There is no denying the terrible nature of the pandemic, and the disastrous effects on people, businesses and the economy. This article does not seek to ignore these facts, however is to look at the future and potential positive effects that can come from such an event.
As a species, from the time of cavemen a core part of our psychological and societal wellbeing has been based on the concept of community, working together to achieve advances that have led us to where we are today and a feeling of belonging to a whole. However, in the past century, with populations growing rapidly, technological advances, and the dominance of corporations in working life, our cities have lost any sense of this, instead becoming in part faceless, soulless, and filled with homogenous offices and industrial buildings, rather than homes, friends and family led centres. Personally, I spent much of my twenties moving from flat to flat in London, living on top of others and yet rarely speaking to them.
Covid-19 has forced a radical change in working practices, and shown that working from home in certain sectors can be just as productive, if not more so than office based working. Companies are keen to support the idea as much of their cost base is in the inner-city buildings they inhabit, therefore to reduce this boosts profits while improving employee contentment, a win-win. I think there is no doubt that for some companies, office working must be returned to and is by far the most successful structure, however most commentators agree many will be permanently allowing at least flexible working for part of the week. As such, the inner city real estate that is now dominated by offices must be forced to change, but what fills that gap.
Could we see a future over the longer term, where there is a re-balance of the commercial space into residential. This will then in turn lead to development of more villages within cities focused on supporting a higher residential population, thereby increasing the community led shops and services in our towns. In my personal opinion, as much as I love the buzz of our cities now, I would welcome with open arms the prospect of community and a village feel being brought back to inner cities, where social bonding becomes core again. This surely goes a long way to improving loneliness and mental health issues so rife in modern day Britain.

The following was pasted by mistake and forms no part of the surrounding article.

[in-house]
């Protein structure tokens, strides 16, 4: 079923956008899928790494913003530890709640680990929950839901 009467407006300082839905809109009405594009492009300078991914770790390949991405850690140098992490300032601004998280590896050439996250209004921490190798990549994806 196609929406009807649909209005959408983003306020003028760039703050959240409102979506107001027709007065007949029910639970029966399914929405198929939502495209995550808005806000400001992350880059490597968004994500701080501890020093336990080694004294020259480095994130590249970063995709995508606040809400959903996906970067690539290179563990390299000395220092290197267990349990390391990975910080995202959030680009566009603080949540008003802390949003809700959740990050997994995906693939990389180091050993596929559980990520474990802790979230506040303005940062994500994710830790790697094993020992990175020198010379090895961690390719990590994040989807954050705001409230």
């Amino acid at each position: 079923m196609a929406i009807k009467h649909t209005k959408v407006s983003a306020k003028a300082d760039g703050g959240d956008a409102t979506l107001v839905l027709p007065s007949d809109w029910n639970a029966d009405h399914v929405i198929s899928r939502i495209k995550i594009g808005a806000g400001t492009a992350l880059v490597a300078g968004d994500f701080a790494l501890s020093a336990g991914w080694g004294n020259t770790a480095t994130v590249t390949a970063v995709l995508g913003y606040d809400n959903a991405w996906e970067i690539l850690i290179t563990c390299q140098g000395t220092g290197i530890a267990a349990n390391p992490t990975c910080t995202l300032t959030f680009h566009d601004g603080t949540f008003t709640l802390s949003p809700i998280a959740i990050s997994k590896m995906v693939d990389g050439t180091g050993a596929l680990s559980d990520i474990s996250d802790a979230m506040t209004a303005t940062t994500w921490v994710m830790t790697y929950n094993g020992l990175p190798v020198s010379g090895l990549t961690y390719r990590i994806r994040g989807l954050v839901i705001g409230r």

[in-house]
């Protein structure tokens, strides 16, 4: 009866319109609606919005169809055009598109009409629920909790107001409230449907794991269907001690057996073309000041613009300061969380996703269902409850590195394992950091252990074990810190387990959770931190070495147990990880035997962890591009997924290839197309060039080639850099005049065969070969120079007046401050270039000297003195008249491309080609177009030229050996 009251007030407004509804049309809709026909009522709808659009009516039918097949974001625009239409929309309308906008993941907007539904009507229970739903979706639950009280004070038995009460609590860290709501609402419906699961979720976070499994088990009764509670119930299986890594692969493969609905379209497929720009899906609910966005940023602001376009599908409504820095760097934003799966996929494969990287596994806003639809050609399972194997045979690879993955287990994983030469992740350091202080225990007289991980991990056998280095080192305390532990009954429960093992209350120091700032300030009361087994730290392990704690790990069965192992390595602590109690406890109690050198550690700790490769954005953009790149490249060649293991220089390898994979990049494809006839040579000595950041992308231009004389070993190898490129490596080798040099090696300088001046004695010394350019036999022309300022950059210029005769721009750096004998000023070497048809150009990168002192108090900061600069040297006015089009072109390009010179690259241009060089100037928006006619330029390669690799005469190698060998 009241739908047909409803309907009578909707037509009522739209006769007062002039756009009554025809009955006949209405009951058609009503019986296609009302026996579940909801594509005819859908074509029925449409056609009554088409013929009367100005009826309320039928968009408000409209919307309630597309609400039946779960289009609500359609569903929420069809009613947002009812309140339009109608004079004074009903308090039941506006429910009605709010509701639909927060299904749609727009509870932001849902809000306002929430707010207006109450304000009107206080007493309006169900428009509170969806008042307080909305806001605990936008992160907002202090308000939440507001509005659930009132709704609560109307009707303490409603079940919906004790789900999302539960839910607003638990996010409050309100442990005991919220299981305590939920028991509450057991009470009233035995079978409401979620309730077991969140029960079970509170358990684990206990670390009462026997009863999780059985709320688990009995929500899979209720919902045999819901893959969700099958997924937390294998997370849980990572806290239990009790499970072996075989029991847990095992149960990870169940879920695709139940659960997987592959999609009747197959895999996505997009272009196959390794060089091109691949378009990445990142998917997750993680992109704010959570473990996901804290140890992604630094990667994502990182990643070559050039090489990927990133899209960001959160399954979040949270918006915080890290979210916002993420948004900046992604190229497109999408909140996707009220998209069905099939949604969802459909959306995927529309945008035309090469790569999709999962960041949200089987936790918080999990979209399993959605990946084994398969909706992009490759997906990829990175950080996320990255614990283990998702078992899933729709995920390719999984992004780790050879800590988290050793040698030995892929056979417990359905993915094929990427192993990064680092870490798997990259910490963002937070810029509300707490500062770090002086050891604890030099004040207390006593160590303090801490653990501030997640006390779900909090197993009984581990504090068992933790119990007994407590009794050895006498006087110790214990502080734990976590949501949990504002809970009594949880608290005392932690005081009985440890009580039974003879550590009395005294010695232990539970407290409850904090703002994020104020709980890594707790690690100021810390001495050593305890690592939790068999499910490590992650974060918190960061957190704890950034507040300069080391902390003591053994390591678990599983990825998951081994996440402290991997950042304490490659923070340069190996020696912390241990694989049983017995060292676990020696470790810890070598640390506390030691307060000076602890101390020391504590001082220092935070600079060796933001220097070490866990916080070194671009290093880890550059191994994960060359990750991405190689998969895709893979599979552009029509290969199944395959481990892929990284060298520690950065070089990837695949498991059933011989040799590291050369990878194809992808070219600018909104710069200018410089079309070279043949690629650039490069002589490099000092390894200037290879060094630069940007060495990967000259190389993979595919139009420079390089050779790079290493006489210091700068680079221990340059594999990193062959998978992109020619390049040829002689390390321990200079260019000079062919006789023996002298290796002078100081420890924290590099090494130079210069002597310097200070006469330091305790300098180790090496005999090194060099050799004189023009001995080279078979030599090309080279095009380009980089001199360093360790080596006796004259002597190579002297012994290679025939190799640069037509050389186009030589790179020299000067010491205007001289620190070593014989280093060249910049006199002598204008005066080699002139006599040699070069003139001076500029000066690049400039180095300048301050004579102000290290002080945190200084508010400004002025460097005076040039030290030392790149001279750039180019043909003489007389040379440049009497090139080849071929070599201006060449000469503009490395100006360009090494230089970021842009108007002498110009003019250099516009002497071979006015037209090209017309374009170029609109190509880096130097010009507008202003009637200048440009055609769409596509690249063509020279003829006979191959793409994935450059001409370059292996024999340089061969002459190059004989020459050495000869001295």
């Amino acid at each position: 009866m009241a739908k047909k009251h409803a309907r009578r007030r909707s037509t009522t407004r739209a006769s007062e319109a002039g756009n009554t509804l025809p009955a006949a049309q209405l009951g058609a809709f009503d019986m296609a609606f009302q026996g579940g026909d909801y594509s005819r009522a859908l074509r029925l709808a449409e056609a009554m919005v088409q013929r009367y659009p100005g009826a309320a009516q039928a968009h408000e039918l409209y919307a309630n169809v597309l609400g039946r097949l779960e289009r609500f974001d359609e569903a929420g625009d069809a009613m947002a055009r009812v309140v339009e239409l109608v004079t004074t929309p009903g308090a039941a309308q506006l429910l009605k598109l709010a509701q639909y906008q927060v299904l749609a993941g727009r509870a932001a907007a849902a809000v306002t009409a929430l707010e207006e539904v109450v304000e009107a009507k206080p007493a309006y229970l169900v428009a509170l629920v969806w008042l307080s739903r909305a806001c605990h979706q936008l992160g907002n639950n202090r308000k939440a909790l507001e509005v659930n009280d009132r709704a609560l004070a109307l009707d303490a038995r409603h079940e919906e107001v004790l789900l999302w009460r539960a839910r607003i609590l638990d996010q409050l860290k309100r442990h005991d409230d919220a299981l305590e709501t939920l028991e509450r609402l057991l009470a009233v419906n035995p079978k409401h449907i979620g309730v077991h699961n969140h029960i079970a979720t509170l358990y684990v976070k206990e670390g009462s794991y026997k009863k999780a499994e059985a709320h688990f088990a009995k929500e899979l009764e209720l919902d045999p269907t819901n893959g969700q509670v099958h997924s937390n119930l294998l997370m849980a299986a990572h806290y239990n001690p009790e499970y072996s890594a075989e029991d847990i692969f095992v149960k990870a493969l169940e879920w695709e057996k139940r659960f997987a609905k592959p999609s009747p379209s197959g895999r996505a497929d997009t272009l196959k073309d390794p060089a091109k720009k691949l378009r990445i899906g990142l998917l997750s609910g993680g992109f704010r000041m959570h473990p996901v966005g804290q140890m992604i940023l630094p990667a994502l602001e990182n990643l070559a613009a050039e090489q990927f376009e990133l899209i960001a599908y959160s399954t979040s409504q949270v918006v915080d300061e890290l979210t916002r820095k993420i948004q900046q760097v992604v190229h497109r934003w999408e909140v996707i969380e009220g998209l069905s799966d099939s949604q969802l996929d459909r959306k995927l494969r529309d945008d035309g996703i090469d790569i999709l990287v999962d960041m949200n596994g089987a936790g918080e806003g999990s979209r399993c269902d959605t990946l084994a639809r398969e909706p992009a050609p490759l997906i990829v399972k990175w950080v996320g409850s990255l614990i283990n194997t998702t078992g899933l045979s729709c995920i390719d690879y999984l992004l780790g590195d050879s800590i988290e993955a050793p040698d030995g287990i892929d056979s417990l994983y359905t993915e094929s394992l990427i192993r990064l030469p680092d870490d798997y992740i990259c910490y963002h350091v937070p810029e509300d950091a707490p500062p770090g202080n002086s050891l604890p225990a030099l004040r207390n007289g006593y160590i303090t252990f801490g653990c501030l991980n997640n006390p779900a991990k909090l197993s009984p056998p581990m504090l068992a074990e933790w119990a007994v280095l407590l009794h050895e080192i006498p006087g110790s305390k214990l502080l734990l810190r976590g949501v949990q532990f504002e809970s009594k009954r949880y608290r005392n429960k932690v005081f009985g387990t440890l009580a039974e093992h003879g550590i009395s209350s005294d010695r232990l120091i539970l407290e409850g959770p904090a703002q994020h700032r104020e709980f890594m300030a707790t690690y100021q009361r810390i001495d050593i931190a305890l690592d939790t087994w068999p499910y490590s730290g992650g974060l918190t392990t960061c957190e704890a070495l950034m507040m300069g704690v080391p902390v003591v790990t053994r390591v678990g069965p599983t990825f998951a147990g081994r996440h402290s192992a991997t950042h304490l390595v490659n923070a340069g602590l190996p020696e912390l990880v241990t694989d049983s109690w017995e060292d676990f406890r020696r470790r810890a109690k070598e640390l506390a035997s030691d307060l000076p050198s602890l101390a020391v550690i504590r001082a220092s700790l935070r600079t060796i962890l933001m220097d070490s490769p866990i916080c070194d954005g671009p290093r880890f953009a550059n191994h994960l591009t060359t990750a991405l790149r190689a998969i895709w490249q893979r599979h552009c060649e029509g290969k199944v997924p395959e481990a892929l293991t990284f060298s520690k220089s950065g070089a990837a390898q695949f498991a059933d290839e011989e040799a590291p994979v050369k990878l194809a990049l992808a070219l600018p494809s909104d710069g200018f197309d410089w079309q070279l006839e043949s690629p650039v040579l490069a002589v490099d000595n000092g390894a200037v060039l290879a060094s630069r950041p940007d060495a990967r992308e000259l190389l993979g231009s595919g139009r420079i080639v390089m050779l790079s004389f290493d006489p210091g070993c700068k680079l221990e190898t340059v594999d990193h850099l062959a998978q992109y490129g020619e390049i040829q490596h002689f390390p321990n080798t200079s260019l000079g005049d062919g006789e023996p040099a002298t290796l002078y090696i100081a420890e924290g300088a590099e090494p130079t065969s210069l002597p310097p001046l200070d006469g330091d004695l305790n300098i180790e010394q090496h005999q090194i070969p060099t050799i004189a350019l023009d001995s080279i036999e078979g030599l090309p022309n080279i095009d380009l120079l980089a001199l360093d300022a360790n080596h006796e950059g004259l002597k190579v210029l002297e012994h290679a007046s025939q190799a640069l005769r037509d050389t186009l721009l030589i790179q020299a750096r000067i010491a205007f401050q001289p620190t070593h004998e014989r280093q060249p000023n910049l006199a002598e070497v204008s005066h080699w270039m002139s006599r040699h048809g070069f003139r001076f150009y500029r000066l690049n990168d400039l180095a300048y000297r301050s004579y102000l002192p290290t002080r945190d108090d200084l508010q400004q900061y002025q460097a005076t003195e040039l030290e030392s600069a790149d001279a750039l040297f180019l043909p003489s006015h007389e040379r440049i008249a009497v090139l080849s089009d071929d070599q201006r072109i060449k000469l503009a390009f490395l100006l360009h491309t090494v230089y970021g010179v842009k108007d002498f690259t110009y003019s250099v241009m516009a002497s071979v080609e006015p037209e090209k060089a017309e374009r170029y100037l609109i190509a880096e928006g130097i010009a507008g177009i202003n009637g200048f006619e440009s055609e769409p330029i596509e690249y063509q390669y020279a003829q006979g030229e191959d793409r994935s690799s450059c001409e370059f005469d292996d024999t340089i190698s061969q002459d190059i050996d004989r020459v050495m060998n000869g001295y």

One property sector that shows no signs of slowing is the build-to-rent market, with new projects and increasing units being delivered year on year. This is firmly aimed at the 20’s/30’s market, and provides a typically inner-city base to this demographic. Given the serviced nature of the buildings, does that then again increase the social coming together of inner cities even further, and the drive for villages within those areas to service their needs?
On the flip side, with flexible working now here to stay, this lessens the proximity to one’s job from being a key factor in deciding where to live. In reducing the cost of distance, this then makes the suburbs much less attractive, and instead much more far flung, new country villages develop as people search for space.
So a future of community led cities, thriving villages in the country, and less time spent commuting on busy trains and roads? Who knows how things will play out, but that to me sounds like at least one potentially positive outcome to such a negative event.
Pat McCreesh, Partner, Vantage